Mission: Your Soundtrack

When I was going to journalism school in Edmonton at the beginning of the century, I had a weekend tradition. It could happen on Saturday or Sunday morning, and it could involve the best greasy-spoon breakfast at The Silk Hat but it always included a trip to A+B Sound downtown. Every weekend I would peruse the giant upstairs CD selection – we’re talking some 5,000-square feet of CDs, and some weekends I would leave the store with a classic album to add to my collection, but many times I would pick something just because it looked interesting. The few blocks back to my apartment above a law office were marked by a spring in my step. Why? New music!

At home, I would rip open the cellophane, pop the CD into my player, hit play and crank the volume (one of the bonuses of living above an office was having weekends and evenings to enjoy music loudly!). Yeah, there were a few duds, but for the most part, I discovered music that I really, really liked – even a few that I could safely say would be my deserted-island albums. You know, if you were stuck on an island and could only bring five albums …

Before all of that, as a teenager, music was incredibly important. The type of music I listened to defined the clothes I wore, the tribe I aligned with. In my 20s, that still held true – there was a definite soundtrack to my life – but that Edmonton tradition of flipping through racks and racks of CDs was one of purpose. I wanted – needed! – to expand my musical horizons. Because music had started to shape my life from a very young age, I didn’t want to stop discovering it, discovering where it brought me deep down. It isn’t that there is anything wrong with replaying the same old songs (I mean, who doesn’t love singing along to the songs of their youth?), but for me, music keeps me young, keeps that spring in my step. I did not want to turn into one of those people who says, “the music kids today are listening to? That’s not music!” Because I feel that when I say stuff like that, I am diminishing someone else’s experiences. Nobody wants to hear that the things they really like are deemed dumb or unimportant.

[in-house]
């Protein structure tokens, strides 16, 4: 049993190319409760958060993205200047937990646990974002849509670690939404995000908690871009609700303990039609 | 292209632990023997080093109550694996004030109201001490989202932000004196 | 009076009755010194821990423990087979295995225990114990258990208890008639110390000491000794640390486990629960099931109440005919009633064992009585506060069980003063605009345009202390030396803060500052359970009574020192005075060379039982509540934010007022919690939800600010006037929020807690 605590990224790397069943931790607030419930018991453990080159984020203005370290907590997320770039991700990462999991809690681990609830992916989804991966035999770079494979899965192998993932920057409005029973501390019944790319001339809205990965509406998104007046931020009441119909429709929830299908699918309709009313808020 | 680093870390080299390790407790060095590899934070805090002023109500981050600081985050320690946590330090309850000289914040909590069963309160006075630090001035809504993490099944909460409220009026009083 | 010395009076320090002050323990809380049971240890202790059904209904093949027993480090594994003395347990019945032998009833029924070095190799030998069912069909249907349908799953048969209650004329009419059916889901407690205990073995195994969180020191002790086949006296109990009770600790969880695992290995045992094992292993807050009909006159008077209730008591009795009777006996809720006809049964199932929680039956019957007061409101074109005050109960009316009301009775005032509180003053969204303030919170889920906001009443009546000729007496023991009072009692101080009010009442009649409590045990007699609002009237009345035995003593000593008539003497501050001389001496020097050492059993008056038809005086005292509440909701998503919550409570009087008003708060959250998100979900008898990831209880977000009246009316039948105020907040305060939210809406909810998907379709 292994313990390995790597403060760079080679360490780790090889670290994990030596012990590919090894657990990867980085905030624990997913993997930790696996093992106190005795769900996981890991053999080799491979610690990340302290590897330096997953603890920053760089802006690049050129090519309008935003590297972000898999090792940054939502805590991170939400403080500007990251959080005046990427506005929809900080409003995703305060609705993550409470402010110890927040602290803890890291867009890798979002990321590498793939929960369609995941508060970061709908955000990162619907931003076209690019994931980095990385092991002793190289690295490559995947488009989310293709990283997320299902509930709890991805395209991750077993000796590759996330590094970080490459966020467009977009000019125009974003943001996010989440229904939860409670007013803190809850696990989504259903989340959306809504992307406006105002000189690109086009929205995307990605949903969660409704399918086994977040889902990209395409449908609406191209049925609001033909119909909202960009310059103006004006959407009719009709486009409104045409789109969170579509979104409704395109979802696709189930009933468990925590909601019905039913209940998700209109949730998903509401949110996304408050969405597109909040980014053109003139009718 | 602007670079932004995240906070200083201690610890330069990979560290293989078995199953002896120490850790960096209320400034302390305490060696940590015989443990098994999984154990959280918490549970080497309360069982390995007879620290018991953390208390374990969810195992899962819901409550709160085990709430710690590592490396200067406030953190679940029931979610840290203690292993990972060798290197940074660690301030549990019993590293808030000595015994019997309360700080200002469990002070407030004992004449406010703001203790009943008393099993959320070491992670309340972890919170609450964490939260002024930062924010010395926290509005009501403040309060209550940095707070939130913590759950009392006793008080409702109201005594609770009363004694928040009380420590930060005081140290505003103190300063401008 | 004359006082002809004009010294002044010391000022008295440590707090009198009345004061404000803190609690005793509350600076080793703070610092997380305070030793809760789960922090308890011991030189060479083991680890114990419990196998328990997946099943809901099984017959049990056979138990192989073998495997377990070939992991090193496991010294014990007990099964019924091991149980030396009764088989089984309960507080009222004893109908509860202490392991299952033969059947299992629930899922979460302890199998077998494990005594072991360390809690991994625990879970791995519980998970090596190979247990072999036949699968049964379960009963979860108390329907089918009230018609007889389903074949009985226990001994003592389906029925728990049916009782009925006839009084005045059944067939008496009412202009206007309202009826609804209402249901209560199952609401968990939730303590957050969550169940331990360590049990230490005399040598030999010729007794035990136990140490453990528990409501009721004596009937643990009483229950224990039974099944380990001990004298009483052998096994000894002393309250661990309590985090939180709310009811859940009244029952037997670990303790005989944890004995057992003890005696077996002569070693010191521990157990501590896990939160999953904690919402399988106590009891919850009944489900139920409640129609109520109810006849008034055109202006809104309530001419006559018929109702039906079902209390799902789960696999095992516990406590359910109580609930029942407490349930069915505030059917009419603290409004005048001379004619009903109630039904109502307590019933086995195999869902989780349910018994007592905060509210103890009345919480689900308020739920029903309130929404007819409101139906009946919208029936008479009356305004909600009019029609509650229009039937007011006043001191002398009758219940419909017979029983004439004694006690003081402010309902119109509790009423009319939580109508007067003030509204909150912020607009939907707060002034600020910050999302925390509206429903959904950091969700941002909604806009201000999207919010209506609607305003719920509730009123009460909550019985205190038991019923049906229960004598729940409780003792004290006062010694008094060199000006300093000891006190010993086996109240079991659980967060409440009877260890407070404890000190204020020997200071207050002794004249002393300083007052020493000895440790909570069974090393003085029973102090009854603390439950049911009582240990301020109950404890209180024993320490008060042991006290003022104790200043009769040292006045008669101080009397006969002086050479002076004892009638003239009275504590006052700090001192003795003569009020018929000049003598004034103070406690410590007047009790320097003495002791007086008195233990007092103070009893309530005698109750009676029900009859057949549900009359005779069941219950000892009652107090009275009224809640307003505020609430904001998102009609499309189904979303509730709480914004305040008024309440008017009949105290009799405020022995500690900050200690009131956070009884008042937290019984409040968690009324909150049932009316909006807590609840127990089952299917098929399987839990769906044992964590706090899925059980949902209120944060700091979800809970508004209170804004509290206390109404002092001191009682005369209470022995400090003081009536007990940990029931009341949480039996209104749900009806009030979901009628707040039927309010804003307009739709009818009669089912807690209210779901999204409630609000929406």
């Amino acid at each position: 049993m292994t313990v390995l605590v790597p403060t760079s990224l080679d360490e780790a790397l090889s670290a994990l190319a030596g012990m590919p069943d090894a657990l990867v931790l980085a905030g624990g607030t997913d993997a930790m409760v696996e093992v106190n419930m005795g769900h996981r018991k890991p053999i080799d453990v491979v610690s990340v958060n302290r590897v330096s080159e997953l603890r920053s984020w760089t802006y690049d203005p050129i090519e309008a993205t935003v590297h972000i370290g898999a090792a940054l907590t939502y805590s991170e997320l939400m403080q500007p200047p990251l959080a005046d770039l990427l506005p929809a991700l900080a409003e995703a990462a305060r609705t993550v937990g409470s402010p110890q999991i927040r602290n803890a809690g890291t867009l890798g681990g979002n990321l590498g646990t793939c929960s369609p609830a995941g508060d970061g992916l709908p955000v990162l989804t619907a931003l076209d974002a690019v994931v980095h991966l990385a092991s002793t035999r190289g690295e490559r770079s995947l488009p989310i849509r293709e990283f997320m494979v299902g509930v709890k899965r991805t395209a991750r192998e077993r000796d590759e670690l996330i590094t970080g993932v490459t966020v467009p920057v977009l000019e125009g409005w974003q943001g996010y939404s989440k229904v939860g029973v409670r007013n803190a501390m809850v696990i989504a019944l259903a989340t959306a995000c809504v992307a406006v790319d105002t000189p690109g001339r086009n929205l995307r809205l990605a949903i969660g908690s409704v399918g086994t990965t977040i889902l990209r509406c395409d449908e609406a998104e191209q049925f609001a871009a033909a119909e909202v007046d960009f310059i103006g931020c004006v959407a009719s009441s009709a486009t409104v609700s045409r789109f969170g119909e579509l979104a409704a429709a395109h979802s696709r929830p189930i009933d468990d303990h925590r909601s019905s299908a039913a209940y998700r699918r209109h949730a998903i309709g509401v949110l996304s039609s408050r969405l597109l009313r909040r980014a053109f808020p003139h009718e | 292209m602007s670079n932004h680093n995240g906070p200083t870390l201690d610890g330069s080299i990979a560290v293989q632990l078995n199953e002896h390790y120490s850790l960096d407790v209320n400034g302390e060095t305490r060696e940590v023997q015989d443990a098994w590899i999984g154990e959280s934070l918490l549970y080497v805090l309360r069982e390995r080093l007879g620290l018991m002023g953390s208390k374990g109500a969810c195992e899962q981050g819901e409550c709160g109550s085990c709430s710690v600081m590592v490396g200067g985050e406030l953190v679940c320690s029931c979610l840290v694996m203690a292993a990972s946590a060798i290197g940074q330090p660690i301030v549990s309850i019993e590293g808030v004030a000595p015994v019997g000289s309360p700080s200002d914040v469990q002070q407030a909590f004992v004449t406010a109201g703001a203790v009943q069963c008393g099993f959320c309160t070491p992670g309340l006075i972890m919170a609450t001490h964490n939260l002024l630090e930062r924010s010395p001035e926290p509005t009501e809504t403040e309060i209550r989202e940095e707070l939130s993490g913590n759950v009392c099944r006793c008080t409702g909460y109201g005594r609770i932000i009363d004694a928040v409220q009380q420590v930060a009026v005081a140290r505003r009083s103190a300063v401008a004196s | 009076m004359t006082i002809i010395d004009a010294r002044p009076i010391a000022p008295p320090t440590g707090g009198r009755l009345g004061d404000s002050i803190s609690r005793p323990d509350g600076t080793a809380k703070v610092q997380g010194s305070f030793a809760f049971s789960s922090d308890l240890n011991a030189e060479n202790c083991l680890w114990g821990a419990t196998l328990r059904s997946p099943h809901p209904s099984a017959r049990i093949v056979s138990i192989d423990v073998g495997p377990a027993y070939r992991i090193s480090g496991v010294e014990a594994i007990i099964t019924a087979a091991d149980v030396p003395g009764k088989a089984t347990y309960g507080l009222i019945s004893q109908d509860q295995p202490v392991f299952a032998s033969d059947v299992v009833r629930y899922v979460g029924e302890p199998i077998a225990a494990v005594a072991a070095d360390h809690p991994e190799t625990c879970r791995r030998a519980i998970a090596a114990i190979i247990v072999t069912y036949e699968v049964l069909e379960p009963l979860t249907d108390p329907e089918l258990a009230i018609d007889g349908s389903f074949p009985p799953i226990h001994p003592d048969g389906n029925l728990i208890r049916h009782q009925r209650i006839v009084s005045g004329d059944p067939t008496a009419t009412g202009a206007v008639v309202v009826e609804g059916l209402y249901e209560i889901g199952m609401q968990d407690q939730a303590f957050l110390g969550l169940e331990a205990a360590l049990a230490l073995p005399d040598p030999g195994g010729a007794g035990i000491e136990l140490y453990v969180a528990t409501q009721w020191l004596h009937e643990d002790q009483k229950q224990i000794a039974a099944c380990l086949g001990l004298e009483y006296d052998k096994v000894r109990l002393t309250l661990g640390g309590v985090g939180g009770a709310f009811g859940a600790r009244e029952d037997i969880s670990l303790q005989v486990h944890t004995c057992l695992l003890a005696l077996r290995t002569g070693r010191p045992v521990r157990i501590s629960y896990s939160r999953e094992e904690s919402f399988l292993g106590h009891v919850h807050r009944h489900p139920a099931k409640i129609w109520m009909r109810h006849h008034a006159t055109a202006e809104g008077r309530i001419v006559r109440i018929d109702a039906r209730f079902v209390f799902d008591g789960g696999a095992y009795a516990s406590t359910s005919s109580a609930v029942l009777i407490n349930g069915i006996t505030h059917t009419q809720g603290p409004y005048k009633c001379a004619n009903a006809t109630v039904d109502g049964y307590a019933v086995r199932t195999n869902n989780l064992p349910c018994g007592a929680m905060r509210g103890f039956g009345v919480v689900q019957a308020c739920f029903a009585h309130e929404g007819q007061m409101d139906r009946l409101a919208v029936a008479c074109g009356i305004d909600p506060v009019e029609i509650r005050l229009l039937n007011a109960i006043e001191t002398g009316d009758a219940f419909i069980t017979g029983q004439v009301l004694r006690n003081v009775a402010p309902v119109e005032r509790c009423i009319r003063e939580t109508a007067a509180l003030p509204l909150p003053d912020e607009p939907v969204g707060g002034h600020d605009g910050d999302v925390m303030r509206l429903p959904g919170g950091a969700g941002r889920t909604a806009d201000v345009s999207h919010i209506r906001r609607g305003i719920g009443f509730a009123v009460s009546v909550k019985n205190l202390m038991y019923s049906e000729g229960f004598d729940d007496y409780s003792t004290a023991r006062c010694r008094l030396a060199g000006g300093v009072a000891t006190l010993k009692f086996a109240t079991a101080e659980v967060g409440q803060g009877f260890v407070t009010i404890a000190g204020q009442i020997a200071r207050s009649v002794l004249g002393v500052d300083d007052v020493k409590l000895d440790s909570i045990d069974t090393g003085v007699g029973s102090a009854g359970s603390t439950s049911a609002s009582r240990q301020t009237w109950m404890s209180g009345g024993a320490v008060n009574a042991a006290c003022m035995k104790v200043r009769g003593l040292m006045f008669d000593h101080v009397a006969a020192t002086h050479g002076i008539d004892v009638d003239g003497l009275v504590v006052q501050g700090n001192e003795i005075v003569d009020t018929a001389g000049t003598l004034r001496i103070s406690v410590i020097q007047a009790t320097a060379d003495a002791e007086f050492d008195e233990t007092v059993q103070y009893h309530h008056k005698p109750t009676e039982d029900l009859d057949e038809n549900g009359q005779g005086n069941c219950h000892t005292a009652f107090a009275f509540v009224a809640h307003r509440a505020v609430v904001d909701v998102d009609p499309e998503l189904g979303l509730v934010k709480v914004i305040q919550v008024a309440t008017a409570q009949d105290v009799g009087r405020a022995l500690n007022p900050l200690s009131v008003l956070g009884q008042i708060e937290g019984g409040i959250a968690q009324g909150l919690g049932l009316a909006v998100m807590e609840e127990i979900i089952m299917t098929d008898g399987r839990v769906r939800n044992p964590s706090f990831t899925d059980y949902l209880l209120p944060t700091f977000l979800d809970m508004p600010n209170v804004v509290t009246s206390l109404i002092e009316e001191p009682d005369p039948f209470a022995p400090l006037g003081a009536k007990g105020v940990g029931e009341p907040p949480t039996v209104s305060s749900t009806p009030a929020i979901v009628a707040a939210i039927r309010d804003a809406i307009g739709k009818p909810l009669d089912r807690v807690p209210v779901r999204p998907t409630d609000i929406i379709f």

I’ve done this here before – entreated readers to broaden their horizons, go to one of the many venues in town to check out a band with nothing more to go on than that it seems interesting – but it’s a New Year and a perfect time for a new start! You want to get in shape? How about finding music that inspires a hot and heavy workout? You want to have more dinner parties? Make an evening more memorable with the right background music.

Discovering new artists and albums or finding your nostalgic classics is incredibly easy. Online subscription and/or streaming services often have great “if you like this, try that” type algorithms. All you need to do is add one band (say, one of the bands you liked that played Wapiti last year), put on your sense of adventure and pick one of the suggested bands that you’ve never heard of and give it a listen. I mean, give it a good listen. I can’t count the number of times when I’ve bought an album for one song, only to discover other much stronger tracks on it.

I know the reason many of us older folks stop discovering new music is because life gets busy. We simply do not have the time to sit and listen to music the way we did as teens, mooning over band posters taped to our walls and doodling our crush’s name in a journal. But music is the original anti-depressant. When you’re having a crappy day, you know which album will lift you from your funk or release your frustration. When you want to momentarily escape a miserable winter day, you know which song will bring you back to a sunny summer day.

Your purpose, your mission if you choose to accept, is to discover a new soundtrack to your life this year. And if you find something that you really, really love, I would love to hear about it. Happy New Year!